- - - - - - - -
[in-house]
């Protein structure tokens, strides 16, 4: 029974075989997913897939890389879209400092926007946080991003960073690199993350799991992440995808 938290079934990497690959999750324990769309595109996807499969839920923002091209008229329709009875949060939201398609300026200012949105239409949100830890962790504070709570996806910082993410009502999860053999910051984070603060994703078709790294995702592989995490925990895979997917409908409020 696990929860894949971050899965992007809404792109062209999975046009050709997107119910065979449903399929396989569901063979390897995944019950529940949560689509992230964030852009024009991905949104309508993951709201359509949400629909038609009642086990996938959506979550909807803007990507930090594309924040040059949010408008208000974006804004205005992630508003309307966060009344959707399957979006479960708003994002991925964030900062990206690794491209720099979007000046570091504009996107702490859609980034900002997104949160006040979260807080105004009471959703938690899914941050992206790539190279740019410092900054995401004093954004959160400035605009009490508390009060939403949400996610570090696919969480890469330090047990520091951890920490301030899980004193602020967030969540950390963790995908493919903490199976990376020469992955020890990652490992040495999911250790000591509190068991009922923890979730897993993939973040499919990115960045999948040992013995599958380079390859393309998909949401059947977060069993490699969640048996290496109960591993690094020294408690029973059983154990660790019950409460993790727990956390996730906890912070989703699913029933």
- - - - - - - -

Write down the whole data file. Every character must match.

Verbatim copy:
[in-house]
């Protein structure tokens, strides 16, 4: 029974075989997913897939890389879209400092926007946080991003960073690199993350799991992440995808 938290079934990497690959999750324990769309595109996807499969839920923002091209008229329709009875949060939201398609300026200012949105239409949100830890962790504070709570996806910082993410009502999860053999910051984070603060994703078709790294995702592989995490925990895979997917409908409020 696990929860894949971050899965992007809404792109062209999975046009050709997107119910065979449903399929396989569901063979390897995944019950529940949560689509992230964030852009024009991905949104309508993951709201359509949400629909038609009642086990996938959506979550909807803007990507930090594309924040040059949010408008208000974006804004205005992630508003309307966060009344959707399957979006479960708003994002991925964030900062990206690794491209720099979007000046570091504009996107702490859609980034900002997104949160006040979260807080105004009471959703938690899914941050992206790539190279740019410092900054995401004093954004959160400035605009009490508390009060939403949400996610570090696919969480890469330090047990520091951890920490301030899980004193602020967030969540950390963790995908493919903490199976990376020469992955020890990652490992040495999911250790000591509190068991009922923890979730897993993939973040499919990115960045999948040992013995599958380079390859393309998909949401059947977060069993490699969640048996290496109960591993690094020294408690029973059983154990660790019950409460993790727990956390996730906890912070989703699913029933």